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BRIEF

An evaluation of India’s National Rural Employment Guarantee Act

Country: India

Research area: Labor and employment

Timeline: 2009-2010

Data:

In 2005, India introduced a national anti-poverty program, now called the Mahatma Gandhi National Rural Employment Guarantee Scheme, which offered up to 100 days of unskilled manual labor per year on public works projects. An impact evaluation of the project, however, showed that the program didn’t function the way it was designed to and many people who needed work still didn’t have it, especially in the poorest states—where work was needed most. The team further examined results from the state of Bihar, India’s poorest, to better understand why the program was unable to provide work as intended. The results helped local policy makers design a new program that improved the ability of local government to provide better and more effective social protection programs.

Challenge:

The Government of India passed the 2005 National Rural Employment Guarantee Act, as a way to ensure up to 100 days of paid work per year for poor adults.  The program, now called the Mahatma Gandhi National Rural Employment Guarantee Scheme, aims to reduce poverty by providing extra work for those who need it, while also providing empowerment and insurance when other sources of work dry up. Much of the evaluation was focused on Bihar, where more than 50 percent of the population is under the age of 25 and nearly 90 percent of people live in rural areas.

Evaluation:       

Researchers analyzed household-level data from India’s National Sample Survey in 2009-2010 to determine the program’s effects nationally. They also used the data to better understand the program’s effectiveness in reaching India‘s rural poor, and more specifically, backward castes, tribes and women. In Bihar, researchers used a randomized control trial of an awareness intervention—a fictional movie about ways to seek work under the program—to understand its effects on people’s understanding of the works program and participation numbers.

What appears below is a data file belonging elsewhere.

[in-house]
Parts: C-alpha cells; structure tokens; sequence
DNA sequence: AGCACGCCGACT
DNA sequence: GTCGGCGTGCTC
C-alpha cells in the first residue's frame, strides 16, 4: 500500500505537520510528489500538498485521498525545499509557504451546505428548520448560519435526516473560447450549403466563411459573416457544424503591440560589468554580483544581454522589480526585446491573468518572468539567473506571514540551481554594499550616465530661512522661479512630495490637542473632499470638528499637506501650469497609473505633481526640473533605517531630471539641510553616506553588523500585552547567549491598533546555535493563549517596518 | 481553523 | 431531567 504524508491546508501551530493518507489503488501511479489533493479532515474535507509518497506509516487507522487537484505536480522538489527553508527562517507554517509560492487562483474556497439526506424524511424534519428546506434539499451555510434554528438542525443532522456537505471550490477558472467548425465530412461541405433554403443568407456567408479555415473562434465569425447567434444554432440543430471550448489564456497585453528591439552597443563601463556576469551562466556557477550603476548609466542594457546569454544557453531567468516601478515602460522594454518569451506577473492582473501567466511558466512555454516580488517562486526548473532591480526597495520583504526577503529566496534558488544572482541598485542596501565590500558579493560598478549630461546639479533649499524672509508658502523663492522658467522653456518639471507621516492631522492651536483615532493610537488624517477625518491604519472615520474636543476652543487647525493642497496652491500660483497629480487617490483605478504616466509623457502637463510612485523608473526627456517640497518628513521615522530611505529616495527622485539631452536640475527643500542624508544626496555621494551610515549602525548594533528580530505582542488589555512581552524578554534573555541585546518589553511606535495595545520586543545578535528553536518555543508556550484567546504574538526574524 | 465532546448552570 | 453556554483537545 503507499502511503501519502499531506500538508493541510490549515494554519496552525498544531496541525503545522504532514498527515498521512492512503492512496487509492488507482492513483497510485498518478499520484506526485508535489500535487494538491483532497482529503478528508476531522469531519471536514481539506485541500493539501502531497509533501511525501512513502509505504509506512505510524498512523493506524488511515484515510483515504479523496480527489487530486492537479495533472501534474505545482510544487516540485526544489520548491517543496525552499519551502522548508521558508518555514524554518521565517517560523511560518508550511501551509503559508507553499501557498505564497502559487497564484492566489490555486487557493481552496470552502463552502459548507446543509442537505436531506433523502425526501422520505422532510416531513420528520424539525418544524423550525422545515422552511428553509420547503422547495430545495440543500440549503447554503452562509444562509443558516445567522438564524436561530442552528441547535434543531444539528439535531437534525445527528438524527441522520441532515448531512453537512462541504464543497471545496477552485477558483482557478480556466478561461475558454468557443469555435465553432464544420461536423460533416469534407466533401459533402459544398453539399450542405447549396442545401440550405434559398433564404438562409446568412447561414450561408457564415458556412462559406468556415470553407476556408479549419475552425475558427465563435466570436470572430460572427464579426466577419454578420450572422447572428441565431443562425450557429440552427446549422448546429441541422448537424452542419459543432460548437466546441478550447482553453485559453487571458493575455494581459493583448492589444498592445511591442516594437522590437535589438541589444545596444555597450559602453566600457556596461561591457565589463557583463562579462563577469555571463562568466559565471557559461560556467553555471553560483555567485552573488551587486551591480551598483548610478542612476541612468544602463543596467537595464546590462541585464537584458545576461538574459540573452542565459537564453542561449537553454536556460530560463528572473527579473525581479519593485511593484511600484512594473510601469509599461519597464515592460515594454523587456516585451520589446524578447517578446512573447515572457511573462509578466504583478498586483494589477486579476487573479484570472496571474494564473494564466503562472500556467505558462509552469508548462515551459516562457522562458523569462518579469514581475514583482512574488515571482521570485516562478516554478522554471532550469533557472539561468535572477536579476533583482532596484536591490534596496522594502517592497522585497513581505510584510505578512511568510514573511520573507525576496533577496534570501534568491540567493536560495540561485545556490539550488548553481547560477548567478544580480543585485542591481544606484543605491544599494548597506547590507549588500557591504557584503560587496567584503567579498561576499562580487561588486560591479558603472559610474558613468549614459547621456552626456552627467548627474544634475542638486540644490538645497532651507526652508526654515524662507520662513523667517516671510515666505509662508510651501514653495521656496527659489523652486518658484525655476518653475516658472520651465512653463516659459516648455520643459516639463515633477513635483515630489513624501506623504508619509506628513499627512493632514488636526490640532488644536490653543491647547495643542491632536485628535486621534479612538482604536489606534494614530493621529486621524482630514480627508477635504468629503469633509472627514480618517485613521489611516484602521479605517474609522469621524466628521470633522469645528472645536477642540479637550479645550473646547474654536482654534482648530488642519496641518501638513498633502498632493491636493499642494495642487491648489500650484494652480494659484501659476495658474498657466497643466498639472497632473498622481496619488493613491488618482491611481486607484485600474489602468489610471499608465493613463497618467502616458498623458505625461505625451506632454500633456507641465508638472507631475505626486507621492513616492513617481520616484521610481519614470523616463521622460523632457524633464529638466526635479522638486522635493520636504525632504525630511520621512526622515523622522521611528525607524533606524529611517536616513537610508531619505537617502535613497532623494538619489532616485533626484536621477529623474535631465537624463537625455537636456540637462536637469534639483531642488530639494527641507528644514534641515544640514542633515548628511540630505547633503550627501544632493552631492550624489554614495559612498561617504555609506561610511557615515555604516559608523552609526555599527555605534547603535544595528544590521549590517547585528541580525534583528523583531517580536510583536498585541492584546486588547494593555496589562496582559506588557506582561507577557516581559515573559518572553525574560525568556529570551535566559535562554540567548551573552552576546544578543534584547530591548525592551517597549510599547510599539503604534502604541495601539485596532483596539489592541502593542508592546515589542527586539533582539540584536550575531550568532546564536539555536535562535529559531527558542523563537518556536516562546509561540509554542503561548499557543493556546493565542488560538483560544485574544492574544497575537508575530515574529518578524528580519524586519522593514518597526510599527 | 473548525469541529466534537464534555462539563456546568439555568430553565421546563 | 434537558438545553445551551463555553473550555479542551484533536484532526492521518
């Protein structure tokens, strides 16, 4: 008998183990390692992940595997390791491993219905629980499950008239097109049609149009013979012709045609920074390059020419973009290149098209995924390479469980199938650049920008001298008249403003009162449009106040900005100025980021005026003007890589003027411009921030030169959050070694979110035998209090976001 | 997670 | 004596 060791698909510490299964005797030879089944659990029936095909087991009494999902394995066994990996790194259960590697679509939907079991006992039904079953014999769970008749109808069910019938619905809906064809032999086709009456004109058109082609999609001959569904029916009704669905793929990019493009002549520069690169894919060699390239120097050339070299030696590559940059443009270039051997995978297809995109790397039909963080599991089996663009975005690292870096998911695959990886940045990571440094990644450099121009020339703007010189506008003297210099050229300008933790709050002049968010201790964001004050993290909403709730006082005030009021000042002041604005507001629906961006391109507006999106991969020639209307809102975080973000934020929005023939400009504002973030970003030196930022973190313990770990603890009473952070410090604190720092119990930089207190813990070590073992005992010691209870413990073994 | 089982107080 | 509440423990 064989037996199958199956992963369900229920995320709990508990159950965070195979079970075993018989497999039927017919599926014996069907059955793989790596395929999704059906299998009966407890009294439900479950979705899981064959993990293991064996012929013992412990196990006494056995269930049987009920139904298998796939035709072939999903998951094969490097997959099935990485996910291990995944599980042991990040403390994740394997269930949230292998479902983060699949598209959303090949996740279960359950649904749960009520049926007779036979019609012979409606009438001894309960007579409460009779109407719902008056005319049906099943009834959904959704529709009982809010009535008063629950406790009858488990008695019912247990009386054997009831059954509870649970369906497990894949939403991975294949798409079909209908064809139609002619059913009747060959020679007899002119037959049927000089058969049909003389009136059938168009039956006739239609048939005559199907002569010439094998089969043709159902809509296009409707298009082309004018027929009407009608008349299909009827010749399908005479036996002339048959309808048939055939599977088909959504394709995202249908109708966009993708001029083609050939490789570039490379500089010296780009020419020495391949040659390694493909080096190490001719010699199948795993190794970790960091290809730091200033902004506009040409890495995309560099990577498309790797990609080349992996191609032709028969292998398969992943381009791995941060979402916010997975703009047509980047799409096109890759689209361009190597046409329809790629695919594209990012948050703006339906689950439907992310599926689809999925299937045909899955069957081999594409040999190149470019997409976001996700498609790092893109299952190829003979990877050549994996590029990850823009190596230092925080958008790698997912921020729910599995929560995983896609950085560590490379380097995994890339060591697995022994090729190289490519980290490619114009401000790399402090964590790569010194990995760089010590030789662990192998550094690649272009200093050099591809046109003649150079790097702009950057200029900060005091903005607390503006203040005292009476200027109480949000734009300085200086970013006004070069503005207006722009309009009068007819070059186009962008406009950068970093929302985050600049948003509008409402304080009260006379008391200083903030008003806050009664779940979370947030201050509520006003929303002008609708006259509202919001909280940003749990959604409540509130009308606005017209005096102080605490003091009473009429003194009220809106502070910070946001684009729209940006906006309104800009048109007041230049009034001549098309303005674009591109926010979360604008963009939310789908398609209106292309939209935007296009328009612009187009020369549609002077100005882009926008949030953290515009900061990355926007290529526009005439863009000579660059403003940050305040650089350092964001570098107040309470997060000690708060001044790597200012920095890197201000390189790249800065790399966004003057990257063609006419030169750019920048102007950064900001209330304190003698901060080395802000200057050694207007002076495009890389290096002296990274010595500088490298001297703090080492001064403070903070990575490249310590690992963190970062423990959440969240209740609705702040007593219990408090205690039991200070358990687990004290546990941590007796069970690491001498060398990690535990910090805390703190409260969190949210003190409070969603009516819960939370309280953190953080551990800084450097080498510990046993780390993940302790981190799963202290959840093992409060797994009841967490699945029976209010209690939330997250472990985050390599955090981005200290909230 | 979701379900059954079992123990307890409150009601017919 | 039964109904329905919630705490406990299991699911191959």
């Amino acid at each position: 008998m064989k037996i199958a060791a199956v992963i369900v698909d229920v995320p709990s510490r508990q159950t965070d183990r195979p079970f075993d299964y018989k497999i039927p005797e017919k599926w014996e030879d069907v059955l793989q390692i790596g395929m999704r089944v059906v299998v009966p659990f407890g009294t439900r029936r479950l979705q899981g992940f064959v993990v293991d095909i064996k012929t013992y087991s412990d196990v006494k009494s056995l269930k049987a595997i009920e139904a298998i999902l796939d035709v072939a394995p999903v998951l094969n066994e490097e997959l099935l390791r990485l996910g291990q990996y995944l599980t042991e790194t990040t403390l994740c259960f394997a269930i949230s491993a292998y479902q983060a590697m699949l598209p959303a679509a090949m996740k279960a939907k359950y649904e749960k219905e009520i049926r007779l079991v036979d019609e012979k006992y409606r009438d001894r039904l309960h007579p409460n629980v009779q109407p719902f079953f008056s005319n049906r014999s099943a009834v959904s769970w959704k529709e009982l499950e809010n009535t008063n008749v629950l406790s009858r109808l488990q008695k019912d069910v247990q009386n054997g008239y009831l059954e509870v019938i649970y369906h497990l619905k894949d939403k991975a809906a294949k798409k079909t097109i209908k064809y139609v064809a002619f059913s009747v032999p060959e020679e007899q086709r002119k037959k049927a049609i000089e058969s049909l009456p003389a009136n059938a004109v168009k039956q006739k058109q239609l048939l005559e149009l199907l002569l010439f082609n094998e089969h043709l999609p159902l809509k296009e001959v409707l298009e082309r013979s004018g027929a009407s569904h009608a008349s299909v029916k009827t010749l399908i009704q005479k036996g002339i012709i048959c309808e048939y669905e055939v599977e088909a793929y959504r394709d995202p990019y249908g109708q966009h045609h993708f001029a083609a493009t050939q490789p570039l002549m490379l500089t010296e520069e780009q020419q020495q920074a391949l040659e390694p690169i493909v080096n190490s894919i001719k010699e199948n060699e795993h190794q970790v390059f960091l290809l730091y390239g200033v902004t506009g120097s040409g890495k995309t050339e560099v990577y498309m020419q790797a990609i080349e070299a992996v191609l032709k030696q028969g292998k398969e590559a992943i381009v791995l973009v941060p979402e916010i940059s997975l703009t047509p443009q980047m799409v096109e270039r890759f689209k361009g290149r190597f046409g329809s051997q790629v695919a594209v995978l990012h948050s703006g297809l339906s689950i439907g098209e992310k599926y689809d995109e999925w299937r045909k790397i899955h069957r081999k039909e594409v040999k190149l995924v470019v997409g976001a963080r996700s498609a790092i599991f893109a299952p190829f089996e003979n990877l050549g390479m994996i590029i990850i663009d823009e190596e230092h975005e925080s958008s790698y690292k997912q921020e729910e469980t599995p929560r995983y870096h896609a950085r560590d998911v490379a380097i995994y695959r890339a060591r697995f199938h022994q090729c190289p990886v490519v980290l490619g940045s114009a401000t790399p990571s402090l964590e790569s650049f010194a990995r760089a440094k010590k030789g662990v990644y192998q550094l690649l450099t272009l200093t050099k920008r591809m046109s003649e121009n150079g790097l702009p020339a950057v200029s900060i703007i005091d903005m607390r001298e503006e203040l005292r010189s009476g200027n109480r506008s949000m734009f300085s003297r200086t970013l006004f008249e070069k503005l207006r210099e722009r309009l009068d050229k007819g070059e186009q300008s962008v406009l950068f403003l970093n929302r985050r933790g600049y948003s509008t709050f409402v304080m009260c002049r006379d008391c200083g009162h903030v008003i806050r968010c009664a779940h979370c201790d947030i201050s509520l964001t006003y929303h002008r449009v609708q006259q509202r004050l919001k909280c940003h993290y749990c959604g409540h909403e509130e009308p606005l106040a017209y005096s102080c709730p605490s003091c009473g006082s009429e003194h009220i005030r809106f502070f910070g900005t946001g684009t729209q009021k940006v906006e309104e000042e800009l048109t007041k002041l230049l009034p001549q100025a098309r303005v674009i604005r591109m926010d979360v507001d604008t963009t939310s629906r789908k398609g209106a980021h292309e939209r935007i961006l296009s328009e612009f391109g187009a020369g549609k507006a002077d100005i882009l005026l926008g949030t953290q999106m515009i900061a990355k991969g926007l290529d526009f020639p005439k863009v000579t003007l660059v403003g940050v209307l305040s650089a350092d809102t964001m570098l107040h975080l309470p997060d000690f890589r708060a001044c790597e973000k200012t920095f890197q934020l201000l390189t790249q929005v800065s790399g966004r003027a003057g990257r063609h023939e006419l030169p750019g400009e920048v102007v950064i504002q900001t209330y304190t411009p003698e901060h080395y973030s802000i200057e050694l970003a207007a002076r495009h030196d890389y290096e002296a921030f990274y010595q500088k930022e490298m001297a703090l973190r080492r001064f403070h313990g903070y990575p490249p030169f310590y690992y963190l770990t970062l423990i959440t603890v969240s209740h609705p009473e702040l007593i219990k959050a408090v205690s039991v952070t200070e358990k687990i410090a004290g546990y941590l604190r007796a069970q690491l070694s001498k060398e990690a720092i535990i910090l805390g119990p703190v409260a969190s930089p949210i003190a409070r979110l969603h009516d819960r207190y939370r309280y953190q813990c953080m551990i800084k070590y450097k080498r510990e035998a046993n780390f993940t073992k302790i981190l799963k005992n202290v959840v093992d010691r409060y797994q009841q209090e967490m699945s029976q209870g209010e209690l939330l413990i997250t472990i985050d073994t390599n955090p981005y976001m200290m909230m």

Results:

Researchers found that there were large numbers of people across all of India’s states who sought work—but were unsuccessful in locating it through the program. This was even more pronounced in India’s poorest states, where the program was needed most. In Bihar, researchers found that the program fell far short of its goals: Workers are not getting the work they wanted, they are not getting the full wages they were due, and many participants reported having to give up other wage-paying jobs in order to participate in the program. The study also found that there was very low public awareness of what needed to be done to obtain work. The movie was effective in raising awareness, but it had little effect on people’s actions and those who saw it were no more likely to seek employment. As researchers noted, the results highlighted the challenges that local government faced in delivering the program effectively —specifically implementation complications, weak financial management and inadequate monitoring.

Impact:

The results provided the Government of Bihar with a better understanding of challenges it faces in delivering social protection systems. Policy makers used the findings to design the Bihar Social Protection Project, a World Bank-supported project that strengthens the Department of Social Welfare and the Rural Development Department so that they can better deliver social protection programs and services to their poorest and most vulnerable citizens. 


Publications:

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